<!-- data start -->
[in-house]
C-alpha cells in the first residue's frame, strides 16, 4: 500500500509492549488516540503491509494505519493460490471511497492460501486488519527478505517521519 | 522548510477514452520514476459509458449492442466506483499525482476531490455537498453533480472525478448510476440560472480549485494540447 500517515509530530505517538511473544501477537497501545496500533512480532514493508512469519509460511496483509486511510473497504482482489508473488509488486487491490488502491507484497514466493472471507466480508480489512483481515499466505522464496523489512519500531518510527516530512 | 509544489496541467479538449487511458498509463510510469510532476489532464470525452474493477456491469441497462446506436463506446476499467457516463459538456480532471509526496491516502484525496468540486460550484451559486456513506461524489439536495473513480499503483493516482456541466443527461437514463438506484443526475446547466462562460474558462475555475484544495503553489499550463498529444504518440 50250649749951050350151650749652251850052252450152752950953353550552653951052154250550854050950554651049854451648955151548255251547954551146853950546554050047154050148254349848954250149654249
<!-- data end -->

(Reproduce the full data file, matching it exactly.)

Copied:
[in-house]
C-alpha cells in the first residue's frame, strides 16, 4: 500500500509492549488516540503491509494505519493460490471511497492460501486488519527478505517521519 | 522548510477514452520514476459509458449492442466506483499525482476531490455537498453533480472525478448510476440560472480549485494540447 500517515509530530505517538511473544501477537497501545496500533512480532514493508512469519509460511496483509486511510473497504482482489508473488509488486487491490488502491507484497514466493472471507466480508480489512483481515499466505522464496523489512519500531518510527516530512 | 509544489496541467479538449487511458498509463510510469510532476489532464470525452474493477456491469441497462446506436463506446476499467457516463459538456480532471509526496491516502484525496468540486460550484451559486456513506461524489439536495473513480499503483493516482456541466443527461437514463438506484443526475446547466462562460474558462475555475484544495503553489499550463498529444504518440 50250649749951050350151650749652251850052252450152752950953353550552653951052154250550854050950554651049854451648955151548255251547954551146853950546554050047154050148254349848954250149654249